Seven to nothing. They held a 7-0 lead, and they could not close it out.
Not at home.
Not against the last-place Blue Jays.
Not in a game they needed to win.
Instead, the Rays clawed at their collars, and they tried to clear their throats from something thick, and little by little, they went about blowing another lead. Once again, mediocrity rose up to grab them and pull them deeper into the ooze of fourth place.
And once more, you thought, wow, is this an ugly start, right down to the mushroom cloud.
Say what you want about this being May. Remind yourself how much baseball there is to still be played. Talk about the comebacks of seasons past, if you want. That's what teams that are three games under .500 do to make themselves feel better. But the raw truth of it is that, right now, the Rays are not a good baseball team, and horrors, they appear to be getting worse.
The Rays proved it again Monday night against Toronto, taking a huge lead then gagging it away piece by piece. It was like watching a team bleed to death by paper cuts.
"When you score seven runs in one inning, you should win that game," said manager Joe Maddon. "No doubt."
By now, there is plenty of doubt. The Rays have stumbled through leads for most of the season. It was the 12th time in their 17 losses the Rays have blown a lead, but this one was the worst.
Never before had the Rays blown a seven-run lead to lose at the Trop, not in all those blooper seasons. And again, this was against Toronto, the only team in the American League East that is actually below the Rays in the standings.
So who do you blame for this? Jeremy Hellickson, who had a 7-0 lead in the third (and who blew a 6-1 lead in his last start)? Jake McGee, he of the 12.71 ERA, who gave up two runs in an inning? The offense, which managed only three singles after the seven-run third? Fernando Rodney, who gave up a two-run home run in the ninth to blow his second save of the year, as many as he did all of last year? Maddon, who tried to squeeze four outs out of Rodney?
Guilty, all of them. In some ways, this is like an Agatha Christie novel; everyone did it.
Regardless, this one has to rip the hearts out of Rays fans. Tampa Bay had closed to within two games of .500, and a victory here would have been its third in four games. Instead, the Rays are talking to themselves once again about another game that somehow slipped away.
Before the game, Maddon had used the word "mediocre" to describe the start of his team. But even mediocre teams can hold a touchdown lead. Somehow, the word "disappointing" comes to mind. "Crushing," too.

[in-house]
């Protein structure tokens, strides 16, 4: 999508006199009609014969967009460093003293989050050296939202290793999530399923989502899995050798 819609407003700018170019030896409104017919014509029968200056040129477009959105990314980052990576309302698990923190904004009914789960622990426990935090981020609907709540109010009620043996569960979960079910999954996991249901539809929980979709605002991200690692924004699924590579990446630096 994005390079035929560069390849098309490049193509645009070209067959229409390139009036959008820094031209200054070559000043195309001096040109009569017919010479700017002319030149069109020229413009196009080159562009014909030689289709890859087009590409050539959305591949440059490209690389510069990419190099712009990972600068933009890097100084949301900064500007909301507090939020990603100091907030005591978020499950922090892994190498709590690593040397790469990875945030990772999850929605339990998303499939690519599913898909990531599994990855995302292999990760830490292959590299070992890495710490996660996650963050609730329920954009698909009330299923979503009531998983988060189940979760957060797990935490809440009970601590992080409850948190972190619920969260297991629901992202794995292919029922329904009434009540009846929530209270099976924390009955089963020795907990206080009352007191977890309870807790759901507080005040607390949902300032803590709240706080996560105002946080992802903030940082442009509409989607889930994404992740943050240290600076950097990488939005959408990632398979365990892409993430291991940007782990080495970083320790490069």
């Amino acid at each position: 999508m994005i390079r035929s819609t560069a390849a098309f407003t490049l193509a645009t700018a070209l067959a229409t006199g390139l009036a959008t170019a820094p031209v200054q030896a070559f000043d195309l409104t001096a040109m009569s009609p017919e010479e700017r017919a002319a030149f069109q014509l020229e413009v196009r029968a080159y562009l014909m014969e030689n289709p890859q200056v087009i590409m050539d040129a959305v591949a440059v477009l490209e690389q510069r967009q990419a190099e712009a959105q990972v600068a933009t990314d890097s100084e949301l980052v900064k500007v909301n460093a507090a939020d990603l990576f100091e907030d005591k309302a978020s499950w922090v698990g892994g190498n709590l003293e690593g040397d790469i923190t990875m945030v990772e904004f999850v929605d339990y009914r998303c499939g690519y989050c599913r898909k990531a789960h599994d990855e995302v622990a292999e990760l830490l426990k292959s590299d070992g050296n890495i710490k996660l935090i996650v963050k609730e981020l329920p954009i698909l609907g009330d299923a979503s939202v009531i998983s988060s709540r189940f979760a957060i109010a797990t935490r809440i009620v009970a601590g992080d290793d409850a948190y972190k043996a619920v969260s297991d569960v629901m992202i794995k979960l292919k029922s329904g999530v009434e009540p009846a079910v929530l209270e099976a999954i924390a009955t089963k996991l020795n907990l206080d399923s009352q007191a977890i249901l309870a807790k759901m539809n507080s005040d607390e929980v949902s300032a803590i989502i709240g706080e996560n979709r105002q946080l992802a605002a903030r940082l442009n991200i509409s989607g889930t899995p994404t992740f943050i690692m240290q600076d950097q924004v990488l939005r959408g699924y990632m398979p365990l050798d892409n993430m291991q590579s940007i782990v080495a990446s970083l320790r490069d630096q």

The thing is, Maddon used the word "mediocre" as if it was a good thing, because he still believes this team is going to get it going. But at some point, don't you have to wonder if it will get it going? At some point, there will be too big a deficit and too many teams to climb over to make it to the postseason.
For all of the problems on the Rays, it starts with pitching. Always. With David Price. With Hellickson. With Roberto Hernandez. With a fastball-first approach. With a bit of the swagger that seems to have gone missing.
"We have to pitch to our level to be good," Maddon said. "We can hit as much as we want. Everyone can dig the offense and chicks can dig the long ball, but unless we pitch at our level, we cannot win 90 games."
Odd, because Hellickson seemed to cruise in the early going Monday night. All season, he has struggled in the first inning, but he got out of that unscathed, and he allowed only three hits in the first three innings.
Somehow, however, the big lead seemed to ruin him. As soon as he got the 7-0 lead, he gave up three, and he was done by the fifth. Hellickson, normally an even-keeled pitcher who doesn't let much affect him, suddenly cannot hold a lead.
And then came in the bullpen that hasn't shut anyone down lately. That's a mystery, too. McGee was a terrific pitcher last year. This year, he seems to have taken up slow-pitch. Rodney hasn't found his rhythm.
It's a tough chore, trying to win when you can't start and you can't close it out. At 7-0, the game should be over. At 7-0, it should be a matter of padding statistics and getting ready for the next game.
Instead, they lost. Think about it. They blew 7-0.
And the frustration grows more and more familiar.